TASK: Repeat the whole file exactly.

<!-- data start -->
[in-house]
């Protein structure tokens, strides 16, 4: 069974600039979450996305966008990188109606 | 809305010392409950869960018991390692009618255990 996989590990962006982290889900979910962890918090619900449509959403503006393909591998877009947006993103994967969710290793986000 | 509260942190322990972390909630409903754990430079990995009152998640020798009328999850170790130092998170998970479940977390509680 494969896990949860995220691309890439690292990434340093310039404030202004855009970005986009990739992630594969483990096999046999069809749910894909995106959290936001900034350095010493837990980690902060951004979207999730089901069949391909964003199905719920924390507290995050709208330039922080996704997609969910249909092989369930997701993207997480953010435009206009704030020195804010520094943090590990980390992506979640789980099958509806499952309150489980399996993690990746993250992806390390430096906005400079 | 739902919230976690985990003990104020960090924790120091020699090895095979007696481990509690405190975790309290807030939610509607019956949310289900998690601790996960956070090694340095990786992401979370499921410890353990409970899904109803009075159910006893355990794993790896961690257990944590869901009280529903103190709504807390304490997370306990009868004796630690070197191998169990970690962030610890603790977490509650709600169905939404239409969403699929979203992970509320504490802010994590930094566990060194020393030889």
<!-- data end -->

[in-house]
């Protein structure tokens, strides 16, 4: 069974600039979450996305966008990188109606 | 809305010392409950869960018991390692009618255990 996989590990962006982290889900979910962890918090619900449509959403503006393909591998877009947006993103994967969710290793986000 | 509260942190322990972390909630409903754990430079990995009152998640020798009328999850170790130092998170998970479940977390509680 494969896990949860995220691309890439690292990434340093310039404030202004855009970005986009990739992630594969483990096999046999069809749910894909995106959290936001900034350095010493837990980690902060951004979207999730089901069949391909964003199905719920924390507290995050709208330039922080996704997609969910249909092989369930997701993207997480953010435009206009704030020195804010520094943090590990980390992506979640789980099958509806499952309150489980399996993690990746993250992806390390430096906005400079 | 739902919230976690985990003990104020960090924790120091020699090895095979007696481990509690405190975790309290807030939610509607019956949310289900998690601790996960956070090694340095990786992401979370499921410890353990409970899904109803009075159910006893355990794993790896961690257990944590869901009280529903103190709504807390304490997370306990009868004796630690070197191998169990970690962030610890603790977490509650709600169905939404239409969403699929979203992970509320504490802010994590930094566990060194020393030889």